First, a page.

“He who picks up one end of the stick, picks up the other,” my marvelous mission president taught in his very first message to us.4 And that is the way it is supposed to be when we join this, the true and living Church of the true and living God. When we join The Church of Jesus Christ of Latter-day Saints, we board the Good Ship Zion and sail with her wherever she goes until she comes into that millennial port. We stay in the boat, through squalls and stills, through storms and sunburn, because that is the only way to the promised land. This Church is the Lord’s vehicle for crucial doctrines, ordinances, covenants, and keys that are essential to exaltation, and one cannot be fully faithful to the gospel of Jesus Christ without striving to be faithful in the Church, which is its earthly institutional manifestation. To new convert and longtime member alike, we declare in the spirit of Nephi’s powerful valedictory exhortation: “Ye have entered in by the gate; … [but] now, … after ye have gotten into this strait and narrow path, I would ask if all is done? Behold, I say unto you, Nay; … press forward with a steadfastness in Christ, … and endure to the end, behold, thus … ye shall have eternal life.”5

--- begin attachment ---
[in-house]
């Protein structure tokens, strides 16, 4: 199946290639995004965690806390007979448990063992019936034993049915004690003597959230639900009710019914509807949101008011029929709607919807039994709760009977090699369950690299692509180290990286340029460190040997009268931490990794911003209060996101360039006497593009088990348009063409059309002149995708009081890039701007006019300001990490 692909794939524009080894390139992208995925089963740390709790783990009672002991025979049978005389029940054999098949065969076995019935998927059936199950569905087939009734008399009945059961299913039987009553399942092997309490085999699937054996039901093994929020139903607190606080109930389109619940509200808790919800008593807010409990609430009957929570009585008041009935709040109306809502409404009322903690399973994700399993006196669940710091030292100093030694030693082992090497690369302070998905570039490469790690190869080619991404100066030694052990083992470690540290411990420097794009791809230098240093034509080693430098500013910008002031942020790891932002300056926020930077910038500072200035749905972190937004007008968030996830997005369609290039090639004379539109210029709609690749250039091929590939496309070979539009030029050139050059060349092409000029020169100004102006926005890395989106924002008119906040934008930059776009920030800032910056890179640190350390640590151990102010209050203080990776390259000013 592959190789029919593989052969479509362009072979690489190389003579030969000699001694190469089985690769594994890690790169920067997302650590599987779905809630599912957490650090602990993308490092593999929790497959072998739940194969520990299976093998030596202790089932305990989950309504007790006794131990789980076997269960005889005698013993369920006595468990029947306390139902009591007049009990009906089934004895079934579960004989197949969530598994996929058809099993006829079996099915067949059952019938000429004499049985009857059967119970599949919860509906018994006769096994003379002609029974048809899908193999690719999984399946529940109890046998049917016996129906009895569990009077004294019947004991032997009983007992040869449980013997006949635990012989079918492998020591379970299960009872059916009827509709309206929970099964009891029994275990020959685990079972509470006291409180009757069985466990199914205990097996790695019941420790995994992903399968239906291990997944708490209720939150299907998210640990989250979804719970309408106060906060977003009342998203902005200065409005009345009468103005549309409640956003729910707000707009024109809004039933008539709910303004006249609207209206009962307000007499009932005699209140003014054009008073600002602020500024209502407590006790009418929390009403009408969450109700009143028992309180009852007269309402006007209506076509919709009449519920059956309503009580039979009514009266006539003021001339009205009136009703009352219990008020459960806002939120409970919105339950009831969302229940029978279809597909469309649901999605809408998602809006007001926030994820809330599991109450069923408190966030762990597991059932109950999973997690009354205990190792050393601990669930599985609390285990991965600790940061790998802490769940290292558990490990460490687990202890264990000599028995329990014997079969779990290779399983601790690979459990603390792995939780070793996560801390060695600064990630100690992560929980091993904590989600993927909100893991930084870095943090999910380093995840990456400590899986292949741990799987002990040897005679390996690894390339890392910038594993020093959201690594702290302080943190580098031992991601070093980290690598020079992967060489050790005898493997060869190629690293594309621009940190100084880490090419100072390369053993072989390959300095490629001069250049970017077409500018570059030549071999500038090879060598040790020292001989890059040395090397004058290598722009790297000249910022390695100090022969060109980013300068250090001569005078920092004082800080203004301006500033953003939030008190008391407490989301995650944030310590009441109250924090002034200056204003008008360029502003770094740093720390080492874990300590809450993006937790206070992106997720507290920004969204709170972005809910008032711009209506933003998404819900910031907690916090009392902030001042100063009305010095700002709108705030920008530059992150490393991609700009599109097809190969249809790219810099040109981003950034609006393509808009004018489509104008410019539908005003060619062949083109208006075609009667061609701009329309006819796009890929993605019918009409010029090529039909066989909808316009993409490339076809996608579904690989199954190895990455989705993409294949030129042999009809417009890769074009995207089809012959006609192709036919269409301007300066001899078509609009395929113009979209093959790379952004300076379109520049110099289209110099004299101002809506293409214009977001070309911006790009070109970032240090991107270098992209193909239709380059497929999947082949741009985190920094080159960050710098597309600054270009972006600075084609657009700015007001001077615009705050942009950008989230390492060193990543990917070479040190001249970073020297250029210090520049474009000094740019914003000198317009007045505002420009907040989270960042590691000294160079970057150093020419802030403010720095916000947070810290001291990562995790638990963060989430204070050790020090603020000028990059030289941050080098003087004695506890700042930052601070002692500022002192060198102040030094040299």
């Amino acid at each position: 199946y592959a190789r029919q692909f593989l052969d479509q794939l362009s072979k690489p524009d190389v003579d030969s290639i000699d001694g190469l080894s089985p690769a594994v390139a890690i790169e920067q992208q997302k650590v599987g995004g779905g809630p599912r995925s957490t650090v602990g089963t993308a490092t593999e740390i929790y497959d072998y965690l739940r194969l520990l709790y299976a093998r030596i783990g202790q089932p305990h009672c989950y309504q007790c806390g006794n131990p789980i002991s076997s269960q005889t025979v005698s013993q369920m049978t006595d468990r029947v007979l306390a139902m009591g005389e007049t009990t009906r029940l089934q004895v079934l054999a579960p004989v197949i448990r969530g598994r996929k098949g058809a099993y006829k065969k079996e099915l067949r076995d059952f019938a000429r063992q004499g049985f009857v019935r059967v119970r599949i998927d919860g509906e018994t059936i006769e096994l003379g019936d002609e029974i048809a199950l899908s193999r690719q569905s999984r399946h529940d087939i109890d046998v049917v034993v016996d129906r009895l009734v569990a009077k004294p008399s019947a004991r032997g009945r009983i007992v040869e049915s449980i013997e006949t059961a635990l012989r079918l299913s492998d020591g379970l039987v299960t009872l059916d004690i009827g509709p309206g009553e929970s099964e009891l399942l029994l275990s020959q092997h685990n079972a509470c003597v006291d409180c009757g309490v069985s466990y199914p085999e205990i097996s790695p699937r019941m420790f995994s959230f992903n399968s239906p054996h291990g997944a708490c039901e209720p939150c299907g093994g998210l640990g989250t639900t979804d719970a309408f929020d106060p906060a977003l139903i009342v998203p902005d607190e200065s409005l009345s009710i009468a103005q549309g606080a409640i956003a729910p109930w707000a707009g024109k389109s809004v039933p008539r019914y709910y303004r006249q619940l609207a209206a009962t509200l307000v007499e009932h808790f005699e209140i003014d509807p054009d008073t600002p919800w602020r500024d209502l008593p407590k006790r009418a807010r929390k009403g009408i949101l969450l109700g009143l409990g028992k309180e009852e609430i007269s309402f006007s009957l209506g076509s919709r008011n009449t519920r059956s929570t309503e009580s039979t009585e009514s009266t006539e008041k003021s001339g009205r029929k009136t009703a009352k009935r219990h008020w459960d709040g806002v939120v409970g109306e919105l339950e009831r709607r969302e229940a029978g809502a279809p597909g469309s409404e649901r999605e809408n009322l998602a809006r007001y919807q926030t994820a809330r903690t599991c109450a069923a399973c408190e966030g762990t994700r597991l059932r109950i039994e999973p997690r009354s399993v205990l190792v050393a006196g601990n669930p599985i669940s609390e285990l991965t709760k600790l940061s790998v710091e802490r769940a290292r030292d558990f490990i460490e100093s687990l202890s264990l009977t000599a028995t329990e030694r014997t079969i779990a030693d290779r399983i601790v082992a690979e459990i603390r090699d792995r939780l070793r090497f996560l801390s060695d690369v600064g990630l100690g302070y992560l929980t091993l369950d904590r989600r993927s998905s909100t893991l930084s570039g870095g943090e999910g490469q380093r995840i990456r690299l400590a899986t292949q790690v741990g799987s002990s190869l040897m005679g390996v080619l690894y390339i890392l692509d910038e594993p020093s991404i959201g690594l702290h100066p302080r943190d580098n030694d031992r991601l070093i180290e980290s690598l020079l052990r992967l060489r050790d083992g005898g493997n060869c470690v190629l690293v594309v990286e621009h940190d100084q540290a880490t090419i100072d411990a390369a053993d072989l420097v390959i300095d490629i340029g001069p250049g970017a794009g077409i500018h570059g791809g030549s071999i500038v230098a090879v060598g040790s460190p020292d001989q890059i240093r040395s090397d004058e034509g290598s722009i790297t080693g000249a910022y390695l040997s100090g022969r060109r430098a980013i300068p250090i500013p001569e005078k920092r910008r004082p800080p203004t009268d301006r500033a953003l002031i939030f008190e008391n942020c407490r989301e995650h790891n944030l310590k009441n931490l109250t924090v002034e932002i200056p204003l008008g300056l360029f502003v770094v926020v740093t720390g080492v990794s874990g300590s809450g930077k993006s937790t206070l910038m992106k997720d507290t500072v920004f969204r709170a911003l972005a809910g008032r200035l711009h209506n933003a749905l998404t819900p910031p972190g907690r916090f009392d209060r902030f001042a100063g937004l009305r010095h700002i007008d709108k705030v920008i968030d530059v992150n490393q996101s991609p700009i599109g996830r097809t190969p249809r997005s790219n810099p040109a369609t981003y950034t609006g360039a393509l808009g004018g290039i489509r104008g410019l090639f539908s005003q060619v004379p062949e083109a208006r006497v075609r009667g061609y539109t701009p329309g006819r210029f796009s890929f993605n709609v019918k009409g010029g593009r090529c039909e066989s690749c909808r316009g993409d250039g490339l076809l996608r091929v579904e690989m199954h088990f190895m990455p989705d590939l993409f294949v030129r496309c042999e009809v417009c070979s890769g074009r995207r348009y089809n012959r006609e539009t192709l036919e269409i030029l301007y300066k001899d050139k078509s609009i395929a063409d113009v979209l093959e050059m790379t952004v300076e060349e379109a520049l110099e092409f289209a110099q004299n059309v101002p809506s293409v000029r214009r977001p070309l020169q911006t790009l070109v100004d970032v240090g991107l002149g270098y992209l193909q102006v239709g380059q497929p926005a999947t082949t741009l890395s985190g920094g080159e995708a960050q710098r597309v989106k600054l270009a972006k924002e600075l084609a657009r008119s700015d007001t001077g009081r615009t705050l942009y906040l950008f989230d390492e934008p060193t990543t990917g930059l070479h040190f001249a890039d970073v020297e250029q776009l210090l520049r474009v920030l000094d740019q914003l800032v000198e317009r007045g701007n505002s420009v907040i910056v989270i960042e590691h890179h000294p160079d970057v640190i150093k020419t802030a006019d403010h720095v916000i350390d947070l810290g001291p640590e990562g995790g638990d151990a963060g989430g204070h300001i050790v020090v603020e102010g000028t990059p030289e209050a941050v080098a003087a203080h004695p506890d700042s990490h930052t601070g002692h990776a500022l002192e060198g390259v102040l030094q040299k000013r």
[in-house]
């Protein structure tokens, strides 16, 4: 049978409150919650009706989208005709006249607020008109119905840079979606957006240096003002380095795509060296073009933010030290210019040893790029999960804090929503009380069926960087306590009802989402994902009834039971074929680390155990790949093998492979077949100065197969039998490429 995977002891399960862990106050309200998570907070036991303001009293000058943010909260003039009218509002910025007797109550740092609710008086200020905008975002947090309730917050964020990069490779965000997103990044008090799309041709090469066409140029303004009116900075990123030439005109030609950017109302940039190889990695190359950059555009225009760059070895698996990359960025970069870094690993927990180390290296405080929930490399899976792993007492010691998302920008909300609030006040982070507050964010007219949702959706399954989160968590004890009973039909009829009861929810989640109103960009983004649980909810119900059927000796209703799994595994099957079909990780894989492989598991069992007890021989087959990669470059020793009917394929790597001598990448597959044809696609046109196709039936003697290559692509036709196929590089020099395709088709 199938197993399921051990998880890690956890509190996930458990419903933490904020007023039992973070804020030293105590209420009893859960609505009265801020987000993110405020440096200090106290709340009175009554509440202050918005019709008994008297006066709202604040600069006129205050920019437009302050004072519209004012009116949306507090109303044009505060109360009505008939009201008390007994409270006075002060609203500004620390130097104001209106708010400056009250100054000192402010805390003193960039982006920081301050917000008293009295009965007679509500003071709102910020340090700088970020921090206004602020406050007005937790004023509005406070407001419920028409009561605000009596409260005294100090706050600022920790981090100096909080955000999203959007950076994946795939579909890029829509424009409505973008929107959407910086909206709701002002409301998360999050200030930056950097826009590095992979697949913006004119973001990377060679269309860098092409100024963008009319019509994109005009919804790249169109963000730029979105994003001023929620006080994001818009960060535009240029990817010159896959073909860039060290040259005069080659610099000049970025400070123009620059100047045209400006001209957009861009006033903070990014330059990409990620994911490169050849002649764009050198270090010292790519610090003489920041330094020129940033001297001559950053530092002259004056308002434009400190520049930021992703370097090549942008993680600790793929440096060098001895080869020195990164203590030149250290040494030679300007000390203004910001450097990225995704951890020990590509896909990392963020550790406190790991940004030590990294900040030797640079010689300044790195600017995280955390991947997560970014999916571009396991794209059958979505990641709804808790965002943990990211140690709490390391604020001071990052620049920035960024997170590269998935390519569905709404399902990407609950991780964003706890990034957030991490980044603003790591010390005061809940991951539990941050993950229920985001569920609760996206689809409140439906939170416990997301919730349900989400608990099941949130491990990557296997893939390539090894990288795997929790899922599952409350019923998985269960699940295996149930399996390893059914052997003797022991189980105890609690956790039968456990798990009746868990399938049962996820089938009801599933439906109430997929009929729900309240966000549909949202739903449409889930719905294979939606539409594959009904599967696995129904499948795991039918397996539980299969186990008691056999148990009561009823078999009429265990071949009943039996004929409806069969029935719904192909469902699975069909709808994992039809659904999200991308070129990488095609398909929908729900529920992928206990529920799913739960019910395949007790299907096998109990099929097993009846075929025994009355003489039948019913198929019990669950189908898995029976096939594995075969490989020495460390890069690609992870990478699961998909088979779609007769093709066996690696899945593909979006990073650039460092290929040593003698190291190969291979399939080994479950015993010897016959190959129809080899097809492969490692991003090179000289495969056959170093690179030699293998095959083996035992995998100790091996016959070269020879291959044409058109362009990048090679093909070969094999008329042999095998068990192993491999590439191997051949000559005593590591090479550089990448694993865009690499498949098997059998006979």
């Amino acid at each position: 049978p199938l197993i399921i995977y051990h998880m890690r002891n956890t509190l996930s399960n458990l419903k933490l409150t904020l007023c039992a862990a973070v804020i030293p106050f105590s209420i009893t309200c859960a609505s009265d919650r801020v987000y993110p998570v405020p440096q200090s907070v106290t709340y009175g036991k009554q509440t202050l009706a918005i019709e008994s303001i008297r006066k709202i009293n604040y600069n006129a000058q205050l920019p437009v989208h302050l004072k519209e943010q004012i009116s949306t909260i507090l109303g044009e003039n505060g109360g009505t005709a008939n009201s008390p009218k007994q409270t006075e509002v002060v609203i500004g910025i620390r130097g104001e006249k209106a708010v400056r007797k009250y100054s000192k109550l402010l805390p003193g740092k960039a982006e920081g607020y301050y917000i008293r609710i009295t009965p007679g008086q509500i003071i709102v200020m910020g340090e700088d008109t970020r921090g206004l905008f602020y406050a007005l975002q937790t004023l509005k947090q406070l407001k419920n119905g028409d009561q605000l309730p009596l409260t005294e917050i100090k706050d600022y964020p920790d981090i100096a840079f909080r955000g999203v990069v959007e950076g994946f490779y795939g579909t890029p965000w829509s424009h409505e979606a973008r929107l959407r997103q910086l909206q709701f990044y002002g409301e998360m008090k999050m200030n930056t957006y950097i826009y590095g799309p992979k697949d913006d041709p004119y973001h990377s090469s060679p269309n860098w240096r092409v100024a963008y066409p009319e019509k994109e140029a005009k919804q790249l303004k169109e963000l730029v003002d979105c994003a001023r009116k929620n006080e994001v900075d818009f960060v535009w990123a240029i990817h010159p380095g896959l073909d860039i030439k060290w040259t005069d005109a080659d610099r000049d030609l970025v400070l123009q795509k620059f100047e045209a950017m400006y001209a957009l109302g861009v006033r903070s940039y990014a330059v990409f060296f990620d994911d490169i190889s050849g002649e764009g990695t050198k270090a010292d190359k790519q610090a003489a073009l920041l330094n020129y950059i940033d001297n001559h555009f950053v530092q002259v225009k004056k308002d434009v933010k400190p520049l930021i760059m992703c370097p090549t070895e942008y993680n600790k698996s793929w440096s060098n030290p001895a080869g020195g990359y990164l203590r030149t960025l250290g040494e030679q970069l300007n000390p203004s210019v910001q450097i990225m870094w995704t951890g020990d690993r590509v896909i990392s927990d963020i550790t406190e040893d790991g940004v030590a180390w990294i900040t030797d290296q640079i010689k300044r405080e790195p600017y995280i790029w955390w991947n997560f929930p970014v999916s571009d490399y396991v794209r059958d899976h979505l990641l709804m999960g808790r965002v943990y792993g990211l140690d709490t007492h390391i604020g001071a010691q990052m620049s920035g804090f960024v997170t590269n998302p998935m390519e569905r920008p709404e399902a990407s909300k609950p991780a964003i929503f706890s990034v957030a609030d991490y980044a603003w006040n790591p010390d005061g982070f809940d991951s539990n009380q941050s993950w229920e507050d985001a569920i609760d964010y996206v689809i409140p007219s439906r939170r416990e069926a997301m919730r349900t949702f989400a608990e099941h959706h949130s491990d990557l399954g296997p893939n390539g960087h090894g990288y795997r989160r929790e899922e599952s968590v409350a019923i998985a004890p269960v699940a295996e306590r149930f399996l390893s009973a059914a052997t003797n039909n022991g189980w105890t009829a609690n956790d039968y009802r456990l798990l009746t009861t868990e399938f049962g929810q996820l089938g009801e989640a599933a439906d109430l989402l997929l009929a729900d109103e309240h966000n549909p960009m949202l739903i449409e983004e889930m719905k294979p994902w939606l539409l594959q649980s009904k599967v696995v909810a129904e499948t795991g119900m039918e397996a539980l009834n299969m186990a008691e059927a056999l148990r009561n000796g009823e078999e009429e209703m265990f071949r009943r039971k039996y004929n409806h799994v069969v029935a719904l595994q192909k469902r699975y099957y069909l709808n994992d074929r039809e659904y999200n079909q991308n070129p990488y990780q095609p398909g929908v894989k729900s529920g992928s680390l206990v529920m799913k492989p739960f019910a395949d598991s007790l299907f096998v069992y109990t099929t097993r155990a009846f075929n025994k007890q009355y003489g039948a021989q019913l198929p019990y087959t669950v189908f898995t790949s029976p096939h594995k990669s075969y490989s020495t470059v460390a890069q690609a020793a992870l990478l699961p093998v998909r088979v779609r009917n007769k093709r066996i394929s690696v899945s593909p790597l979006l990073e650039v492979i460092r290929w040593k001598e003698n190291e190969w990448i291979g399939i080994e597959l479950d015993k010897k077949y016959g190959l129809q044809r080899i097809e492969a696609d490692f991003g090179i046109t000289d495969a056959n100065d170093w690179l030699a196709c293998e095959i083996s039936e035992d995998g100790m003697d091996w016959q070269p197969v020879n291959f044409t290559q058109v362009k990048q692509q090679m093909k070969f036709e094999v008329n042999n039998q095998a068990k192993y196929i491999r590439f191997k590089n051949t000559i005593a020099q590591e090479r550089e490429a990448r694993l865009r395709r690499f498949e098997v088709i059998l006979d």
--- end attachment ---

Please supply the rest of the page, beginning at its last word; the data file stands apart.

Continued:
Jesus said, “Without me ye can do nothing.”6 I testify that that is God’s truth. Christ is everything to us and we are to “abide” in Him permanently, unyieldingly, steadfastly, forever. For the fruit of the gospel to blossom and bless our lives, we must be firmly attached to Him, the Savior of us all, and to this His Church, which bears His holy name. He is the vine that is our true source of strength and the only source of eternal life. In Him we not only will endure but also will prevail and triumph in this holy cause that will never fail us. May we never fail it nor fail Him I pray in the sacred and holy name of Jesus Christ, amen.